A checklist to help you implement assertiveness skills.

This assumes that you are not caught unawares – if you are, then
...
b) FOCUS AND REPETITION (Putting the above into
practice.)

Once your assertive conversation has started, don’t allow othe...
A Checklist To Apply Assertiveness Skills
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A Checklist To Apply Assertiveness Skills

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A Checklist To Apply Assertiveness Skills

  1. 1. A checklist to help you implement assertiveness skills. This assumes that you are not caught unawares – if you are, then implement your “Immediate Reaction Plan” eg a) express your position b) and feelings c) and delay your response to another time, so that you are not forced into a cornered position. Formula 1 P*F*D a) PREPARATION ( You do this by yourself or in discussion with a friend ) • Identify your healthy negative emotions (HNE) about the event eg sorrow and anger. • Identify the specific behaviour or trigger (T) that upset you eg aggressive language from boss about not meeting a target. • Identify your compromise position. (C) • Write out the key words (K) that you want to use. Do not rehearse a speech. Just identify key words that you can use as the skeleton for your point of view. If they are in your head they will more easily come eg “feel disappointed, unsatisfactory quality of garment, want to return and have replaced.” • Consider the timing and place (TP) of your meeting. Be on terms that you feel happy with. Avoid public places, corridors, offices, and toilets. Plan it so that you are not interrupted. Turn mobile off. Example. Midweek visit to M and S and not a Saturday. Formula 2 HNE*T*C*K*TP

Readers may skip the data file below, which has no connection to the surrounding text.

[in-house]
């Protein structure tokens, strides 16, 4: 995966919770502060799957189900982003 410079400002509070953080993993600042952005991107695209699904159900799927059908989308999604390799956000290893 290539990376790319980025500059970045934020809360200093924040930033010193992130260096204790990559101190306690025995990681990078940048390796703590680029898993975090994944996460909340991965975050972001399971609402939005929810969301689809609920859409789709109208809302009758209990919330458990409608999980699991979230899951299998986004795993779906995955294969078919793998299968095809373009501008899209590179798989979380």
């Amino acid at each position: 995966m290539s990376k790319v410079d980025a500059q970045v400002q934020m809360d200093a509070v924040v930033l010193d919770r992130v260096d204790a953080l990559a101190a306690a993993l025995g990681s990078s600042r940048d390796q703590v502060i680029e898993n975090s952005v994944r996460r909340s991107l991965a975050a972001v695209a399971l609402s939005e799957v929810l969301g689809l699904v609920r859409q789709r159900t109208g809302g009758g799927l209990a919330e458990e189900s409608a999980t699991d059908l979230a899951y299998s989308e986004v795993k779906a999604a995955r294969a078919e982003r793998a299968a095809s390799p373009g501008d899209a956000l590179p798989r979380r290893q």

2. 2. b) FOCUS AND REPETITION (Putting the above into practice.) Once your assertive conversation has started, don’t allow others to hi-jack the agenda by using irrelevancies, past history and personal attack. Focus on identifying your feelings (F), then what (W) you are not happy about and your compromise position.(C) If necessary repeat (R) so that your viewpoint is reinforced. Formula 3 F*W*C*R c) INTERACTION SKILLS (body language and communication skills to be used above) Open body language, posture, eye contact, smiles, active listening, pauses, reflection, verbal prompts, and open questions, avoid negative language and sarcasm, agree when appropriate, request details and examples, self-disclosure. d) THE COMPROMISE. Be sure that you know what you want, check out the other person’s goal, be flexible, set appropriate time limits and assess that the compromise is worthwhile to both parties. A compromise does not have to be a half-way position. It depends upon your interests. Sometimes, things don’t work out but you have established your integrity and asserted your sense of worth. The other person will have noted this and a future conflict may not arise. If it does, the other person may treat you differently and with respect. ASSERTIVENESS >>>>> CONFIDENCE >>>> SELF-ESTEEM

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